Prior to the European Space Agency’s Giotto mission to study Halley’s comet in 1985, for example, astronomers believed that as sunlight fell onto a comet, its spin would mean that the heat evaporates a more or less even layer, revealing more icy material beneath. Giotto showed that this idea was hopelessly simplistic. “As soon as we saw the nucleus it was clear that activity was confined to individual jets and not coming from the whole surface,” says Giotto project scientist Gerhard Schwehm of the European Space Agency. In fact, only 15 per cent of Halley’s total surface area was expelling material at the time of the fly-by. The observation has shown astronomers that they are in the dark about even the basics
. “We still do not know what drives comet activity,” says Schwehm.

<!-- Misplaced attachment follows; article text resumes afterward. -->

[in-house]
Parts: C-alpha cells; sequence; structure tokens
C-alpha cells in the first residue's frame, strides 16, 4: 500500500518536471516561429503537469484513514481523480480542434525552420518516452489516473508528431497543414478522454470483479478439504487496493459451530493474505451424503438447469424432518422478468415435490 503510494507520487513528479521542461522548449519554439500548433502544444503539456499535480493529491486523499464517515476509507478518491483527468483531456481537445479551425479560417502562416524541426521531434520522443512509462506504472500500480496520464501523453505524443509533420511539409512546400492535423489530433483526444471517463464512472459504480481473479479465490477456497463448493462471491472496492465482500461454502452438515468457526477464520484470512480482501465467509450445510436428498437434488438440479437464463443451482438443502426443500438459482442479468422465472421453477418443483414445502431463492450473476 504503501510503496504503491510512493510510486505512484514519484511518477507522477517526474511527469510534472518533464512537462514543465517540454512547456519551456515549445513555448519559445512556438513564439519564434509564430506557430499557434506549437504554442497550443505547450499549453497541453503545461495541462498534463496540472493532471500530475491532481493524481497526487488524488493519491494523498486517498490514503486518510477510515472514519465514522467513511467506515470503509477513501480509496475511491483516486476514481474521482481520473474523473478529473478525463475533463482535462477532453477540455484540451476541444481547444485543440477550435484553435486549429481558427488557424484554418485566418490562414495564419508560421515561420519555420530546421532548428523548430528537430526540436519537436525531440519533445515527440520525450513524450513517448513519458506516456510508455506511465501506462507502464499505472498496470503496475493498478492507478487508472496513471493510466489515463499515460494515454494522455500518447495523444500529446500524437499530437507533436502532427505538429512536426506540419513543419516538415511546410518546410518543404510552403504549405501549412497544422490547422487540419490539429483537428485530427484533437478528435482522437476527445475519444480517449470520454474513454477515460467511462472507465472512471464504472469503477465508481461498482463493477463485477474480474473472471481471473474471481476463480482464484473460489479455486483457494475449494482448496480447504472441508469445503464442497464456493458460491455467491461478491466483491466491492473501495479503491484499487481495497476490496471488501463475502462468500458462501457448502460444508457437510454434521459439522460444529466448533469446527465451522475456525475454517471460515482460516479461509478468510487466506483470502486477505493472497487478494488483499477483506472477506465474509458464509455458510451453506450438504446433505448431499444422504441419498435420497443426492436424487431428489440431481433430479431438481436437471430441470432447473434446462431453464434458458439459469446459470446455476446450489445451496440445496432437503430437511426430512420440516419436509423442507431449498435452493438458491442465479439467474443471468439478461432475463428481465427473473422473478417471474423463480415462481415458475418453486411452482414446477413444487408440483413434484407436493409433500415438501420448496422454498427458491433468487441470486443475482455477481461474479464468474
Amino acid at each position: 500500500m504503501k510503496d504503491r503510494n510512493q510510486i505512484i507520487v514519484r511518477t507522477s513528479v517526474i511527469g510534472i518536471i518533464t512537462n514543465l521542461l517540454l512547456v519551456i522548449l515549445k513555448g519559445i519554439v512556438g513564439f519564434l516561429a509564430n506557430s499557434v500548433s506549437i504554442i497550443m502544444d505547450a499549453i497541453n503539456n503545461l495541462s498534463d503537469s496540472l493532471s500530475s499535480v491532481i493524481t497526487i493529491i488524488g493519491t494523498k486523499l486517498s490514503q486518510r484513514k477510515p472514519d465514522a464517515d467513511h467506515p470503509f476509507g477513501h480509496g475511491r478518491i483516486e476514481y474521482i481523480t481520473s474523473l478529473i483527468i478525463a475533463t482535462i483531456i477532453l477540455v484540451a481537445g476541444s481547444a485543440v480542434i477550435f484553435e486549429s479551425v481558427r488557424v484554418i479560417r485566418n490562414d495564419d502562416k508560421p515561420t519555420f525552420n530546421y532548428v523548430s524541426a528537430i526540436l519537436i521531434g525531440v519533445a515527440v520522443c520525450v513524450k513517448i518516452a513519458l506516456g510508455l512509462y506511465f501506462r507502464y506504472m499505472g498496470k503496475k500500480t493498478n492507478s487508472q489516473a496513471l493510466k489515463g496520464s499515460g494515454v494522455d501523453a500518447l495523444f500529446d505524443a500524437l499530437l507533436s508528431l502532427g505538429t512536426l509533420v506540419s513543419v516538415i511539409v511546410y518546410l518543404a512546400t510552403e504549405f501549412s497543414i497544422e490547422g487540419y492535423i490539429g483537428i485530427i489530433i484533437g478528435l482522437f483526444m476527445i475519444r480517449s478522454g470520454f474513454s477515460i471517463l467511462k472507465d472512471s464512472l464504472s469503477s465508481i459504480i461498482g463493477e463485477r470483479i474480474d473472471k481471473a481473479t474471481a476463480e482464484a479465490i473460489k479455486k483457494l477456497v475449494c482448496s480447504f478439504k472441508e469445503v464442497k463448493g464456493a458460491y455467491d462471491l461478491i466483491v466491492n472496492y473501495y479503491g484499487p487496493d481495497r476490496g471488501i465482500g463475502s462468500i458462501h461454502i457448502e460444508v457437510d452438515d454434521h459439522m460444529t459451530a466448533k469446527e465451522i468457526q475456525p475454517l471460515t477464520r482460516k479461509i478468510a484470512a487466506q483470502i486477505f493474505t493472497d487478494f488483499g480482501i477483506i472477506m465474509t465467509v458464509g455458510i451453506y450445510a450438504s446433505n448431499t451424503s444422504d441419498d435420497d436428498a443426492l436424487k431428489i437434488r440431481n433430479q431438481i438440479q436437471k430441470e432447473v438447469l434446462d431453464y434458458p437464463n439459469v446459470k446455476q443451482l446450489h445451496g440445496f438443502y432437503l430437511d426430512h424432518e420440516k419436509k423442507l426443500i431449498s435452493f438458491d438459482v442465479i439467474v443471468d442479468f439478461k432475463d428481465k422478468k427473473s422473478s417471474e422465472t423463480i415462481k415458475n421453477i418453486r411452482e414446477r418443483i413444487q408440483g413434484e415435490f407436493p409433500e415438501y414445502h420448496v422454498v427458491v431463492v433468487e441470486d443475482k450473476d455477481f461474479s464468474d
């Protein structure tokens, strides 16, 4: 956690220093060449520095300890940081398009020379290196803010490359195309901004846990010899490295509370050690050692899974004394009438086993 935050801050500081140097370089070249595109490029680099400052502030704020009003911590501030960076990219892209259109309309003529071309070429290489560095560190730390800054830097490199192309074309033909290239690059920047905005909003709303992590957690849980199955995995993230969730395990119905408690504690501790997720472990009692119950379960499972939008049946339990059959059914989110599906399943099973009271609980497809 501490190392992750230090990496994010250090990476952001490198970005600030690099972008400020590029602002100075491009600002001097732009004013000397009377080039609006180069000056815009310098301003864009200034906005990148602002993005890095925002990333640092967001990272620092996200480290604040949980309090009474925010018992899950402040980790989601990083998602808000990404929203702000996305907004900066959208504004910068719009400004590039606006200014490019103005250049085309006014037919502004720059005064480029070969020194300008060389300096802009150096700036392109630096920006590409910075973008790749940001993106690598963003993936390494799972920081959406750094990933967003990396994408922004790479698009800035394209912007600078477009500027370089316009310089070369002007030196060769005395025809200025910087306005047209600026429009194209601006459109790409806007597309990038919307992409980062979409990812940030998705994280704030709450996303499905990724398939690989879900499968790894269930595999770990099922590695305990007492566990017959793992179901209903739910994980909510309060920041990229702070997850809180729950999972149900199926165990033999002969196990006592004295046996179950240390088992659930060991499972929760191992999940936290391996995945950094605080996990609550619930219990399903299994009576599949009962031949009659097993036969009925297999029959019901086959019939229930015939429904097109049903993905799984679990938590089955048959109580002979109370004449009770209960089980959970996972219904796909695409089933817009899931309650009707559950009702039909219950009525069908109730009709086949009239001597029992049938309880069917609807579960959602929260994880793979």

Donald Brownlee of the University of Washington in Seattle goes further. “It’s a mystery to me how comets work at all
,” he says. Brownlee has good reason to make this claim. He is the principal investigator on NASA’s Stardust mission, which flew past comet Wild 2 on 2 January 2004. The fly-by images showed 20 active jets spread across the comet’s sunlit side. So far, so good. Then they saw something that added a new twist to the mystery. Two of the jets were on the night side of the comet.
Astronomers had expected that the jets would simply turn off when the comet turned them away from the warming rays of the sun. For Brownlee it seems to be pointing to an inescapable conclusion. “I think that some process is allowing heat to get down below the surface of a comet and drive the activity from the inside out,” he says.
The clue might be in the dark surface layers of the comets. Though it is hardly what you would expect of icy bodies, the exteriors of both Halley and Wild 2 are as black as coal, and these dark layers absorb heat. At the time of the Stardust encounter, when the comet was almost twice as far away from the sun as the Earth, the surface of Wild 2 was a comfortable 18°C. Its interior would have been much colder, well below 0°C in fact, so heat would naturally flow inwards. That’s as far as the explanation goes at present. “I have no idea about the details of the process,” Brownlee admits."